Advertisers are closely watching the formation of a new government-advisory committee, which will determine how consumers access their personal data collected by e-commerce sites, and how that data is protected.
The Federal Trade Commission here, under chairman Robert Pitofsky, will use its 30-mem-
ber committee's final recommendations to see if industry self-regulation is addressing concerns over privacy. This will occur when the FTC conducts another survey of Web sites in the next few months.
"We will look at the privacy policies themselves to see how well they are addressing the issues of notice, choice, access and security," said David Medine, the FTC's associate director for financial practices, who will chair the committee meetings. "As we review the substance of the policy, it is important to have a benchmark to assess them."
Advertisers are worried that the committee might adopt methods that would be costly to implement.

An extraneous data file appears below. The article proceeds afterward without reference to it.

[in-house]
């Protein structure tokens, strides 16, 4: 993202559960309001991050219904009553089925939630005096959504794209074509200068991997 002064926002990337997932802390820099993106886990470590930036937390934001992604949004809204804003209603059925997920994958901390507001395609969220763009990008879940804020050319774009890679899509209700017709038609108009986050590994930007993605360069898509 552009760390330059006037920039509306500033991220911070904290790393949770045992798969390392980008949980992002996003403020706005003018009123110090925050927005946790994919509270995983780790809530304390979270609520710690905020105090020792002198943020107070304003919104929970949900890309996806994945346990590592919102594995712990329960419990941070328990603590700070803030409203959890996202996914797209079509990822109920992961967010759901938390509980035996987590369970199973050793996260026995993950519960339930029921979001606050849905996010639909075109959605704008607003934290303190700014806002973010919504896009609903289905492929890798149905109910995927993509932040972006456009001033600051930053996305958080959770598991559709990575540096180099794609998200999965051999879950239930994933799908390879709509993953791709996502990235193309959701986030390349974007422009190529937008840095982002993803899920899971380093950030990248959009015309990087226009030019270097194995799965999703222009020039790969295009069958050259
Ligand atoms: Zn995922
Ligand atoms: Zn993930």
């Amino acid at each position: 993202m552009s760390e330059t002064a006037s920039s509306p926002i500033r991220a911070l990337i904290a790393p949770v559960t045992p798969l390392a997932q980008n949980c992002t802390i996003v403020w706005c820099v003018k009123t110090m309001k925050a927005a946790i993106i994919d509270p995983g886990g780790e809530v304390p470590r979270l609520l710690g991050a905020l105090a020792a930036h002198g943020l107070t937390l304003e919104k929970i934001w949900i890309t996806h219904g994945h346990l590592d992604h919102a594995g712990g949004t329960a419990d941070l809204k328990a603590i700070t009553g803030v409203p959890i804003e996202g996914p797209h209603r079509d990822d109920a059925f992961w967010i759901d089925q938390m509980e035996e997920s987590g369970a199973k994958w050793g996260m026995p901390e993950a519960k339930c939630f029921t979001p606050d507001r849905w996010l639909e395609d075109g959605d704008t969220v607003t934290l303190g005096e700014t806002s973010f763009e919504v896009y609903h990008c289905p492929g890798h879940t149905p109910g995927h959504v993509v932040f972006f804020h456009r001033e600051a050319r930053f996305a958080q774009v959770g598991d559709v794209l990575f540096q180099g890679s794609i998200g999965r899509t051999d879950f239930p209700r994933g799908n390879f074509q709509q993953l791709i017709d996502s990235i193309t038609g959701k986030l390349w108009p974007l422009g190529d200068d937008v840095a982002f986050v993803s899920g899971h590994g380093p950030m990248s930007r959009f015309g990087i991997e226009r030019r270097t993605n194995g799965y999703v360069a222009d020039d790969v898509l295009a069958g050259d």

"We need to have guidelines that do not unreasonably restrict targeting to consumers," said Wallace Snyder, president of the American Advertising Federation here.
Industry representatives are also concerned that such guidelines could choke e-commerce. "What is most important is we do nothing to undermine the growth and health of the Net," said Dan Jaffe, executive vice president at the Association of National Advertisers.
Privacy has been a growing concern for consumers and the issue is being scrutinized by Congress.
Both the AAF and the ANA nominated representatives to be on the committee. The FTC will announce the final panelists after Jan. 20.